An impact fund launched in early 2022 to target Dutch circular economy projects that require patient capital has attracted new participants, including two insurers.
Hilversum-based impact investor Polestar Capital has unveiled four new investors in the Polestar Capital Circular Debt Fund (PCDF), a fund that seeks to speed up the transition to a circular economy in the Netherlands, which it launched in February 2022. Their contributions will bring the fund’s size to €187m.
The four new backers are Dutch state investor Invest-NL and Dutch insurers Onderlinge s-‘Gravenhage and De Hoop, all of which have already made their investments, plus the Dutch Province of Limburg, which has made a decision to invest but has yet to formalise its participation.
This is the first new investment since the fund was launched with a €100m anchor investment from Dutch pension fund Pensioenfonds Detailhandel. Polestar said at the time it wanted to expand the fund, which it describes as the largest of its type in Europe, to €400m within its first year.
Jan-Willem König, director of Polestar Capital, said the addition of the latest injection of funding targeting circular economy projects was badly needed, given the sector’s investment profile, which can deter other potential investors such as venture capitalists.
“The circular companies that the PCDF finances are capital intensive and take time to realise positive cashflows. This means they require relatively large sums of patient capital. Unfortunately, we don’t have the luxury to be patient in scaling sustainable circular technologies, as we need to reduce our emissions and pollution rather sooner than later,” he said.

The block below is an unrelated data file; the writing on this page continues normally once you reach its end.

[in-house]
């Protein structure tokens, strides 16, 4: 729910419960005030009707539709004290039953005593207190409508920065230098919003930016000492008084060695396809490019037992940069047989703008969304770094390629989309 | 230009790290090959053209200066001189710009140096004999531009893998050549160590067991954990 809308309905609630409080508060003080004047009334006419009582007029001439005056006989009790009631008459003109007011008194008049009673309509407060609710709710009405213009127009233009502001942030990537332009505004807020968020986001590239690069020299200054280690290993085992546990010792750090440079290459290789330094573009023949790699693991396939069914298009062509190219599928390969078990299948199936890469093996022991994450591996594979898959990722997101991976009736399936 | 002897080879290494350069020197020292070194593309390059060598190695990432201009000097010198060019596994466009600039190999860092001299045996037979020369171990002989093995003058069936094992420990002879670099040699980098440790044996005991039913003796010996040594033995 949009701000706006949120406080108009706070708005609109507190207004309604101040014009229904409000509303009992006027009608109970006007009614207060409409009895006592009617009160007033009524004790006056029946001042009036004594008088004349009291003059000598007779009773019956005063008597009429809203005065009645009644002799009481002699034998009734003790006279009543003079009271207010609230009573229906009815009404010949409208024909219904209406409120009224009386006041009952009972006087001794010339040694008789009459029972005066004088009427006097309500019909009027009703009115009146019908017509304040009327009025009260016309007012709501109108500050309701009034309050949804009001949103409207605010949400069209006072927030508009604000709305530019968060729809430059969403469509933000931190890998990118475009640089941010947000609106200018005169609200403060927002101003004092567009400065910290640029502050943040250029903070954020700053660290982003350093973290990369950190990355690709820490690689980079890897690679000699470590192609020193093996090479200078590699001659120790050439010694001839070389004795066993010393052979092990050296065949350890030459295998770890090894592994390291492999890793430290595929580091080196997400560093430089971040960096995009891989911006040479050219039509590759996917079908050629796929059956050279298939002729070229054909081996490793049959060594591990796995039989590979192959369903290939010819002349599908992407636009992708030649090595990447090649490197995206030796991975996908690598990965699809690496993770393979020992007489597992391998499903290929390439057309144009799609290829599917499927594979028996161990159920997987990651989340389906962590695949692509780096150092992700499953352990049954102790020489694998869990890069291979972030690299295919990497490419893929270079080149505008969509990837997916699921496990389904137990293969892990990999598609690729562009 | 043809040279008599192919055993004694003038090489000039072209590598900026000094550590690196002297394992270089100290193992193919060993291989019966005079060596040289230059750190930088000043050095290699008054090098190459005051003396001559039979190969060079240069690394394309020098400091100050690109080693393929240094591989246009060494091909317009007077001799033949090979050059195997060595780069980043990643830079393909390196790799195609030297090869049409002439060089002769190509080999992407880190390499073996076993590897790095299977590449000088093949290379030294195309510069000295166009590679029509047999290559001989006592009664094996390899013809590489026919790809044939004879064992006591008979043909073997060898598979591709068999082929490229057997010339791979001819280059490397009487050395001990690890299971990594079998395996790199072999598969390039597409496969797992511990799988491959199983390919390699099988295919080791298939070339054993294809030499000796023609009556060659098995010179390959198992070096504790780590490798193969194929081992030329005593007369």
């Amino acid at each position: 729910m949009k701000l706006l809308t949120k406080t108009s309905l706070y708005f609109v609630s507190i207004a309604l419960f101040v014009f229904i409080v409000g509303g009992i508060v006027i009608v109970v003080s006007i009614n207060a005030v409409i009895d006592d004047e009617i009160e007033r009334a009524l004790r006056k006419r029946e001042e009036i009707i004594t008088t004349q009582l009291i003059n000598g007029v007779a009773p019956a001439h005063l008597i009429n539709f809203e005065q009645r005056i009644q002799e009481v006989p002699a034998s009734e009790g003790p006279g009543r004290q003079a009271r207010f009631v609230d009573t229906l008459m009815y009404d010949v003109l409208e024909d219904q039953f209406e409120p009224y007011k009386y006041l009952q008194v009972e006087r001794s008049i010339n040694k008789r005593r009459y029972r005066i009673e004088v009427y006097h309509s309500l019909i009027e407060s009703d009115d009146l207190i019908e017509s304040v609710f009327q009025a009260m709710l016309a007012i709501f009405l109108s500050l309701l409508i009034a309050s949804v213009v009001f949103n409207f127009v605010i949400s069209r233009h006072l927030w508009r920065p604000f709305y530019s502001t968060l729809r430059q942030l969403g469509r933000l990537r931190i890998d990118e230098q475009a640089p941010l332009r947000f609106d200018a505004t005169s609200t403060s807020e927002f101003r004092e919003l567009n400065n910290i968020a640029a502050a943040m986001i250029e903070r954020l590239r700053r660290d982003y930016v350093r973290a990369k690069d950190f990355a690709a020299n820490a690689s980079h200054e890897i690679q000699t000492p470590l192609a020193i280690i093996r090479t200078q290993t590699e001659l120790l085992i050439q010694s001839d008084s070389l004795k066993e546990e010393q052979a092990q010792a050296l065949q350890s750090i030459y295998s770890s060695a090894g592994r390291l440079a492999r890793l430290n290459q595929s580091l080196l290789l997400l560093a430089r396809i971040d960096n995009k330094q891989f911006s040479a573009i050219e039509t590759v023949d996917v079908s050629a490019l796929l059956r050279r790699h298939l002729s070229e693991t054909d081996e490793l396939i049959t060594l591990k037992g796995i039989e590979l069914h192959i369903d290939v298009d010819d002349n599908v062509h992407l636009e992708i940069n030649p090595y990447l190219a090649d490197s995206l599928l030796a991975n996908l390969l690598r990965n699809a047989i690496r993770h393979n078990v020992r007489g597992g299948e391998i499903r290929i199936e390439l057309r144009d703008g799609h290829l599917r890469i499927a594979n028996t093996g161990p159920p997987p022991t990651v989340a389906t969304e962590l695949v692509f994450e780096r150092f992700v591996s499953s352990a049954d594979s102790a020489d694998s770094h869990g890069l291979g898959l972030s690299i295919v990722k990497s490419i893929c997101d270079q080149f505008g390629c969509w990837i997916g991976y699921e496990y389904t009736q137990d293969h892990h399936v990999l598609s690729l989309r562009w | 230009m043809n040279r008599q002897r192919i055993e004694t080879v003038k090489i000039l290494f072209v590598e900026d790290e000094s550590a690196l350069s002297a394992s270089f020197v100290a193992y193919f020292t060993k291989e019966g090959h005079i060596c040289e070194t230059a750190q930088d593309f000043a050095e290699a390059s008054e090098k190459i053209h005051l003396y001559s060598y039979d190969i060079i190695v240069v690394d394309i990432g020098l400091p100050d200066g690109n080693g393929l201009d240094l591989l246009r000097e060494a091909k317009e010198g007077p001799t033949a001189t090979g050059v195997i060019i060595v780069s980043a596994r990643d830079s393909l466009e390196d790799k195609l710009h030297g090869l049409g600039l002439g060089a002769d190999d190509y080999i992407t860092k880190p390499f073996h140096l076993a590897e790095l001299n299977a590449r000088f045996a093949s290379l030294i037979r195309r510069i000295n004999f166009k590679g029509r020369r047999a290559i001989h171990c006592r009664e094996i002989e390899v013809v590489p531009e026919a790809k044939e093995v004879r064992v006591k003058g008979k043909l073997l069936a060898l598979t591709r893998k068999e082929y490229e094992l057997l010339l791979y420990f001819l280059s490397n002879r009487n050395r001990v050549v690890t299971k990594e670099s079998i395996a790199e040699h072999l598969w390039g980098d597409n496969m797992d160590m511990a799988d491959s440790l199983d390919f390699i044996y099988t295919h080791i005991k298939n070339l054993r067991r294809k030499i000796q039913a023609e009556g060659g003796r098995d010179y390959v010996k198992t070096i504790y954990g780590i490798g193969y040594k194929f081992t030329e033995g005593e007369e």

The fund aims to finance around 30 projects, helping to drive efforts to meet the Dutch government’s target of creating “a completely circular economy” in the country by 2050 through recycling, re-use of products and materials, and replacement of fossil fuels. Further to the overall 2050 target, which was announced in 2016, the Netherlands is also targeting a 50% reduction in consumption of primary raw materials by 2030.
Henk Groot, chief investment officer at anchor investor Pensioenfonds Detailhandel, said the arrival of the new investors showed “how ground-breaking this fund is”.
“Everyone realizes how important it is to make the transition to a circular economy, these new investors help to make sure that this is not just a goal, but a work-in-progress,” he said.
There is still a lot of work to do if the Netherlands is to hit its ambitious targets and provide a blueprint for the circular economy that will inspire others.
In February, Statistics Netherlands, the Dutch national statistical office, said that research it contributed to on progress towards creating a circular economy showed 13% of all natural resources deployed in the Dutch economy in 2020 consisted of recycled materials – virtually the same share as in 2014. “In terms of recycling, the circularity of the Dutch economy has barely increased,” it said.